From: Dave Rose (firstname.lastname@example.org)
Date: 04/15/03-07:40:15 AM Z
It's essential to thoroughly mix dry pigment into the gum. If not mixed
well, small clumps of pigment will cause streaking and staining. I mix up
pigment/gum with a stiff bristle brush and/or an electric stirrer.
Dave in Wyoming
----- Original Message -----
From: "Jack Brubaker" <email@example.com>
Sent: Monday, April 14, 2003 11:40 PM
Subject: Re: Mixing a light pigment for gum
> I have thought on why some pigments stain when machine ground for tube
> and don't when used as powder mixed by hand into our gum solution. Someone
> was commenting last month about having read about grinding pigment into
> gum until it no longer clumps. I think the clumping refered to is the
> tendancy of the finely powdered pigment to not easily disperse in the mix.
> At first the powder will "clump" together with many particals of pigment
> cemented together but dry inside the clump. The goal when grinding pigment
> into any medium be it oil or gum or what have you is to wet each grain
> seperatly. This can only be done by grinding very aggressivly with a solid
> muller on a hard surface like glass of steel. However I doubt that anyone
> doing that for gum printing. So we are in effect printing with small
> of pigment not super finely ground pigment. I believe the finer the
> the more likely it is to sink deep into the surface of the paper or size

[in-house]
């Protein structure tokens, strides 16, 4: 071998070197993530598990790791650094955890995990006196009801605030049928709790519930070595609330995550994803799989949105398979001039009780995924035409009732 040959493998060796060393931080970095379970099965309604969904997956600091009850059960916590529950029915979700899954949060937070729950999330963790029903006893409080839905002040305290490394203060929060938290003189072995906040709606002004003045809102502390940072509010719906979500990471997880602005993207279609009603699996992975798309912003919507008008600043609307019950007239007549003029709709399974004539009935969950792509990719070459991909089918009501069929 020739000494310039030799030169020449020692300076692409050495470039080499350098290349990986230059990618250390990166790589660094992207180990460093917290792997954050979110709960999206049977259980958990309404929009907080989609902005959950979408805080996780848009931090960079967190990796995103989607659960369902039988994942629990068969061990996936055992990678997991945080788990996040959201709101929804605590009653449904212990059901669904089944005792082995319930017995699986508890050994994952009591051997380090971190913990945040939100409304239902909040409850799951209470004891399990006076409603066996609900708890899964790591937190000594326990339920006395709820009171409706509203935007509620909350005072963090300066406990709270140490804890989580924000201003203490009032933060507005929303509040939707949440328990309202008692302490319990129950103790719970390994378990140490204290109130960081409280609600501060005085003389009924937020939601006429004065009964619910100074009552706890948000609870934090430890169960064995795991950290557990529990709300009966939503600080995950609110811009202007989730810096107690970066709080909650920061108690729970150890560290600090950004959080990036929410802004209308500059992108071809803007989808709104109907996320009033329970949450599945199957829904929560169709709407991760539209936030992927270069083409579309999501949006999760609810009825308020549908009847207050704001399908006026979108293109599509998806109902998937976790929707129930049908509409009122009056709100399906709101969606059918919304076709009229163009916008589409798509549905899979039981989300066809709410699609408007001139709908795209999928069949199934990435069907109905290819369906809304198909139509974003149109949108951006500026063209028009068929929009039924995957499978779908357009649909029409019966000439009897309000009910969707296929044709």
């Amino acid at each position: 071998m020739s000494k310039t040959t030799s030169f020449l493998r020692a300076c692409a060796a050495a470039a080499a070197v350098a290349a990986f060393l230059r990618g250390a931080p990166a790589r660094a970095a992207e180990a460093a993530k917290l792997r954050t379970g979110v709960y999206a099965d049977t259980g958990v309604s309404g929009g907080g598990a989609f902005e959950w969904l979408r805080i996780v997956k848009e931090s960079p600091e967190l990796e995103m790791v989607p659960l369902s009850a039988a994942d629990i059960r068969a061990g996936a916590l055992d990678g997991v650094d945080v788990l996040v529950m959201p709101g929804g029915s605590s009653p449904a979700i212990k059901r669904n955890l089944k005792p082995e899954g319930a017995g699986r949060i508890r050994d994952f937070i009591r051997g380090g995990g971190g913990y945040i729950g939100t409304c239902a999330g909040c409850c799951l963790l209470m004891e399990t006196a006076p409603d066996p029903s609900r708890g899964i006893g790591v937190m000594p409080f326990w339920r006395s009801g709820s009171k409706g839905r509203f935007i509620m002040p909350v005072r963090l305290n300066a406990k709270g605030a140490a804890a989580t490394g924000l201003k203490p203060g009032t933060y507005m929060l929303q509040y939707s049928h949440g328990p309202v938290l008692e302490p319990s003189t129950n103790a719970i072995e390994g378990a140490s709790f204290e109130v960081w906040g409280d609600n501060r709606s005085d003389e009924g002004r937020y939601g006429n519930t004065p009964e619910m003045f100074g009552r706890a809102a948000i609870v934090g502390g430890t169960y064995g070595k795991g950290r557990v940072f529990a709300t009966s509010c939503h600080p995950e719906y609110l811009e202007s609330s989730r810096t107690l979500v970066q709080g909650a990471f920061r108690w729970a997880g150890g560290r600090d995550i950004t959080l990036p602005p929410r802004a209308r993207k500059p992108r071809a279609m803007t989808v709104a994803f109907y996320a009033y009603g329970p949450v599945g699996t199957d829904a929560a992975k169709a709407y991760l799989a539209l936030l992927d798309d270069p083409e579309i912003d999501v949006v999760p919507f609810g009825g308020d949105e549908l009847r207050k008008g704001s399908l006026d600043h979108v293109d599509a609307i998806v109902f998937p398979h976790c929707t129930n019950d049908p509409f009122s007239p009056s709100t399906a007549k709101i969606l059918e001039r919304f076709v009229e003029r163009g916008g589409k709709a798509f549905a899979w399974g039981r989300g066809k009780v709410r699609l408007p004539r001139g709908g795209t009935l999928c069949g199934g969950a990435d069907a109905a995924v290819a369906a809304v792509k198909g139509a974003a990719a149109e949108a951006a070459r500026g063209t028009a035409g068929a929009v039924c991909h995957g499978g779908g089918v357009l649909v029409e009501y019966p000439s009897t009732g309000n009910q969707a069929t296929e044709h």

> not wash out during developement. Hand ground (or brush mixed) pigment
> be more likely to sit on top of the paper surface and be easy to develope.
> In purely economic terms we are wasteing pigment doing this since the
> pigment reaches its maximum tinting strength by being fully wetted out in
> the solution (the grains are all visable not stacked behind oneanother).
> Tube paint is finely ground to maximize the pigment and to keep it in
> suspension. But, pigment conservation is not as important as getting a
> print with clear whites. For reasons we can only guess at paint
> manufacturers add other ingredients to their paints some of these may
> further conflict with our goals. Most of my printing has been with tube
> color but I am beginning to wonder about it...
> The above is my guess as to what is happening. Does anyone have any
> or experience that would shed more light on the subject?
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